The Predator, The Prey, and the Earth Form One Circle

As a footnote to my last post, the NY Times features a compelling piece on the interconnectedness of all life. So before we go labeling this or that wolf a freeloader by considering one aspect of its behavior as disconnected from the entire circle of behavior, first we should look for the forest from the trees. Before you draw the ethogram, make sure you’ve drawn the circle.

“An example of this can be found in Wyoming’s Yellowstone National Park, where wolves were virtually wiped out in the 1920s and reintroduced in the ’90s. Since the wolves have come back, scientists have noted an unexpected improvement in many of the park’s degraded stream areas.”

“Stands of aspen and other native vegetation, once decimated by overgrazing, are now growing up along the banks. This may have something to do with changing fire patterns, but it is also probably because elk and other browsing animals behave differently when wolves are around. Instead of eating greenery down to the soil, they take a bite or two, look up to check for threats, and keep moving. The greenery can grow tall enough to reproduce.”

“Beavers, despite being on the wolf’s menu, also benefit when their predators are around. The healthy vegetation encouraged by the presence of wolves provides food and shelter to beavers. Beavers in turn go on to create dams that help keep rivers clean and lessen the effects of drought. Beaver activity also spreads a welcome mat for thronging biodiversity. Bugs, amphibians, fish, birds and small mammals find the water around dams to be an ideal habitat.”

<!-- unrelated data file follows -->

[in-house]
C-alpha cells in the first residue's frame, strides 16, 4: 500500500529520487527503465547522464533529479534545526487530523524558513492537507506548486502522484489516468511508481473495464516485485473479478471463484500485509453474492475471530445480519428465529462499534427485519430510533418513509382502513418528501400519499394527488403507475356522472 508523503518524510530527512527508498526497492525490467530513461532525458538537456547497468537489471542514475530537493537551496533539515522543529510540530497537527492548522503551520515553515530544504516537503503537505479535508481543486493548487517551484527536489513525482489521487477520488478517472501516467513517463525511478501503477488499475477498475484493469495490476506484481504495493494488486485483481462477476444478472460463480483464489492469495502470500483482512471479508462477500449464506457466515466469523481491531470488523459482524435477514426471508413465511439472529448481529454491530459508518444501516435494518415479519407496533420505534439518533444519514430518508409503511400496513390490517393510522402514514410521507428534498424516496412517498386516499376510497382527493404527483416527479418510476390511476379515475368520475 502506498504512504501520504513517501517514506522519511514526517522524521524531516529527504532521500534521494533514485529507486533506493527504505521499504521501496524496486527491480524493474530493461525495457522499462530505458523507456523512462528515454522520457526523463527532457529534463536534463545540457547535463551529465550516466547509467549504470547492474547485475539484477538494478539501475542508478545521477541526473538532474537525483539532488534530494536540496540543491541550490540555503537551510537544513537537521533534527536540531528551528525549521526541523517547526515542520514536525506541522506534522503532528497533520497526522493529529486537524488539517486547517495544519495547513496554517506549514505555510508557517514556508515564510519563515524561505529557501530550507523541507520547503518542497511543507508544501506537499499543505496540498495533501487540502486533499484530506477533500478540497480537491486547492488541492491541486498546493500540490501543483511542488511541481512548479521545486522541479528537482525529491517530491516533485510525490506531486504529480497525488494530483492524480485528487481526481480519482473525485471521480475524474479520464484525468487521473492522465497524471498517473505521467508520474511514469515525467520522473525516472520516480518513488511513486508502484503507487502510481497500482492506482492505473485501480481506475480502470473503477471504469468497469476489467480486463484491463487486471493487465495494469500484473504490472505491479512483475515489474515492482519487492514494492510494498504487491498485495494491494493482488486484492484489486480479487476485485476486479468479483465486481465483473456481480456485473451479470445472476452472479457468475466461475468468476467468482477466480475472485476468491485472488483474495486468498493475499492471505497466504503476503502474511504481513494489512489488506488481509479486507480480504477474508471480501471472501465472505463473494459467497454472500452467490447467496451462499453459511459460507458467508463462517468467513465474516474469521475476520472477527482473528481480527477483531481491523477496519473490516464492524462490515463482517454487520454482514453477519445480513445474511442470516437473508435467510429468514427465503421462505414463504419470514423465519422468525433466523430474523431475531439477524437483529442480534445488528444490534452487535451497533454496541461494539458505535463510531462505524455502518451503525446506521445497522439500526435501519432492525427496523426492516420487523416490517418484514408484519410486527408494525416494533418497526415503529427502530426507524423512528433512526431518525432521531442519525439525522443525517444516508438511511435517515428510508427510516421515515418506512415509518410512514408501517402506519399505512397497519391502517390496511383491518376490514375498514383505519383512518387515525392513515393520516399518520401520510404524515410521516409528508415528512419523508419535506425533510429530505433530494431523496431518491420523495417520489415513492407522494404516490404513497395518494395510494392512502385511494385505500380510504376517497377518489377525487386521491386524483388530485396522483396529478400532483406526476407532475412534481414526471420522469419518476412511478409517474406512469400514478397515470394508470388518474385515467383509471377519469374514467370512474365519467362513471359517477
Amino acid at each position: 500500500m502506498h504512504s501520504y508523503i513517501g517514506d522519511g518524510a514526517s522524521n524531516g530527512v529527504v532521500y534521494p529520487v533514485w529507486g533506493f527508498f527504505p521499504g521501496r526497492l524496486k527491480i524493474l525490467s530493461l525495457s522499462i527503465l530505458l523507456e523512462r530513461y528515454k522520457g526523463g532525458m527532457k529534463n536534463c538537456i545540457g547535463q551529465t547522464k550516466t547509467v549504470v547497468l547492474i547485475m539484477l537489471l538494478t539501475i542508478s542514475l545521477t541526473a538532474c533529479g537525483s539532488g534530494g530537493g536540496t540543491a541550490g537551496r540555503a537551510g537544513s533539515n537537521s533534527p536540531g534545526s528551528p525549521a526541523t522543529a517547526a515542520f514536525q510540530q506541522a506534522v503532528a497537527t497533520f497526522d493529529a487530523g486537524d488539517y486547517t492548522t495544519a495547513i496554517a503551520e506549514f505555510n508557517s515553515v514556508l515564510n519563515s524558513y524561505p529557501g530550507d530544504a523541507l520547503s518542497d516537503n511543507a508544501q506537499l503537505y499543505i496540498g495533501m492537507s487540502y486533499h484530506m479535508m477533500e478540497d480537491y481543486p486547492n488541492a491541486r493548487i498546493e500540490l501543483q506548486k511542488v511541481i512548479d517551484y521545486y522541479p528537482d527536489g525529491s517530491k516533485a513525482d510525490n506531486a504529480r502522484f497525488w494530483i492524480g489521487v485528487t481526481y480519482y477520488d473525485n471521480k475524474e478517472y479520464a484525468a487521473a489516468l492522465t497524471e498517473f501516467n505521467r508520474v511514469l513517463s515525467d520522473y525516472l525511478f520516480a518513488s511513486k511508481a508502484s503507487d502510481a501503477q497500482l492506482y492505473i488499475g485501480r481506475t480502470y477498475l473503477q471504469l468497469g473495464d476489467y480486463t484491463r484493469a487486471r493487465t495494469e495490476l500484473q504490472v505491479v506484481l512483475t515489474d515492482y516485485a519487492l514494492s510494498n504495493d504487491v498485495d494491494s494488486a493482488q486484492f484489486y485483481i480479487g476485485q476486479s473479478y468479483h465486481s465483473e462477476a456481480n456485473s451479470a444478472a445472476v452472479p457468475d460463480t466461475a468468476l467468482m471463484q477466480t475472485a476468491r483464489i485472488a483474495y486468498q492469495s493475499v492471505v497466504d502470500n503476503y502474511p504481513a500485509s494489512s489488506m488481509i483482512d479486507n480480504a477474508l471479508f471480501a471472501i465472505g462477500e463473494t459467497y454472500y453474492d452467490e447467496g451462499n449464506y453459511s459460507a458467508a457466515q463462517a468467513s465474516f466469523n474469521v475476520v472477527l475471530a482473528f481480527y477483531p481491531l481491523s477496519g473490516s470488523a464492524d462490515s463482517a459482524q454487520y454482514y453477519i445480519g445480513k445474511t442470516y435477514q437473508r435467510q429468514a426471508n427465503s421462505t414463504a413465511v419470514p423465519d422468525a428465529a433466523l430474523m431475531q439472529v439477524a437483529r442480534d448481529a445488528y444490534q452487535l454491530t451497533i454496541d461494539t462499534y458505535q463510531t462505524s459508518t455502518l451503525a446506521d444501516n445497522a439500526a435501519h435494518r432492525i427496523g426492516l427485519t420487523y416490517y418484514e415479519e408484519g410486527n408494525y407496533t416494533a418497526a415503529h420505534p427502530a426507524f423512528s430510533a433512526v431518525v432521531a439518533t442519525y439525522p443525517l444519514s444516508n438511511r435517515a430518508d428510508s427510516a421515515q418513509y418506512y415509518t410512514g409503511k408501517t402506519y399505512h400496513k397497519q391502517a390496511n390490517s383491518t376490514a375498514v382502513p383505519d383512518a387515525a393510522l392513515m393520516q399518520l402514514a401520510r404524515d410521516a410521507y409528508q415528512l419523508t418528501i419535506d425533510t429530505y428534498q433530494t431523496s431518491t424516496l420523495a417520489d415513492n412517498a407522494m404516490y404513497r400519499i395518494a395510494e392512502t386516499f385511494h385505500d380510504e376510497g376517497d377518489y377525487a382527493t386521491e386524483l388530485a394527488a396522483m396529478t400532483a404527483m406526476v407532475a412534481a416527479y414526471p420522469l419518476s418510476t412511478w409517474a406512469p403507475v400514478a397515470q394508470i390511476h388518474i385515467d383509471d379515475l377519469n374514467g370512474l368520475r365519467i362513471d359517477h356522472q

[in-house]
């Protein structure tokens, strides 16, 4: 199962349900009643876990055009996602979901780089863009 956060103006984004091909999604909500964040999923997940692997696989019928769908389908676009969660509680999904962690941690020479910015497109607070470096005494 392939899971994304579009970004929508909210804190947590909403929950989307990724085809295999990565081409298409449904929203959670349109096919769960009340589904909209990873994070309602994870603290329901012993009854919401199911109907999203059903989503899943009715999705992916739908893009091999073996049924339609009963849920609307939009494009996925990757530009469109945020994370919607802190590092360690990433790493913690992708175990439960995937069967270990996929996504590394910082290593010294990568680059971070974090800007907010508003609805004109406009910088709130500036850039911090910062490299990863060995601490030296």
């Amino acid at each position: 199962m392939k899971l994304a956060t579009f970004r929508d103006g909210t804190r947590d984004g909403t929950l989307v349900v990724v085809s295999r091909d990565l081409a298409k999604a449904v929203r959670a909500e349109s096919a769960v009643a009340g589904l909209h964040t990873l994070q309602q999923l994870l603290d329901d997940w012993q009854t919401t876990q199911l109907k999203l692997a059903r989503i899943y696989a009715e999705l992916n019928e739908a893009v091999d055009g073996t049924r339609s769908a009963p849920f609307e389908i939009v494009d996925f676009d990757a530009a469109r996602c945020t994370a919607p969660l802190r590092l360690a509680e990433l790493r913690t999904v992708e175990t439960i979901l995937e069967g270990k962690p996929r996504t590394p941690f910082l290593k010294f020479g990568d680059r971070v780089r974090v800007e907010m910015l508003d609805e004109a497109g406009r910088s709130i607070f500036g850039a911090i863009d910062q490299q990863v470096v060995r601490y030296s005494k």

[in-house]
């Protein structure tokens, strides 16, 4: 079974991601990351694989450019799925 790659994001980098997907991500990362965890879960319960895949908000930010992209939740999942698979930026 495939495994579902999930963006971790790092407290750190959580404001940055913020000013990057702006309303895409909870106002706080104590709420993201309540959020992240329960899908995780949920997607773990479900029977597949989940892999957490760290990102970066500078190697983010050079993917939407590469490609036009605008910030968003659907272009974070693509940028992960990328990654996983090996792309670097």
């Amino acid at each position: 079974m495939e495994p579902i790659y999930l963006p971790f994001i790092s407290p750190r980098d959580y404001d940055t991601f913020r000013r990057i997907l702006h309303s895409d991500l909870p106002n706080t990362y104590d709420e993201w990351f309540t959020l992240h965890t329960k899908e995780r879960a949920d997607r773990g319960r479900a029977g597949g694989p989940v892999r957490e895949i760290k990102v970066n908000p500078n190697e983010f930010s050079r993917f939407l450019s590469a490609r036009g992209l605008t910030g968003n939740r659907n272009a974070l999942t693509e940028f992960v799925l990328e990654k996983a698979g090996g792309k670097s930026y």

“So the beavers keep the rivers from drying up while, at the same time, healthy vegetation keeps the rivers from flooding, and all this biological interaction helps maintain rich soil that better sequesters carbon — that stuff we want to get out of the atmosphere and back into the ground. In other words, by helping to maintain a healthy ecosystem, wolves are connected to climate change: without them, these landscapes would be more vulnerable to the effects of those big weather events we will increasingly experience as the planet warms.”

“Scientists call this sequence of impacts down the food chain a “trophic cascade.” The wolf is connected to the elk is connected to the aspen is connected to the beaver. Keeping these connections going ensures healthy, functioning ecosystems, which in turn support human life.”

Published September 30, 2012 by Kevin Behan

Leave a Reply

%d bloggers like this: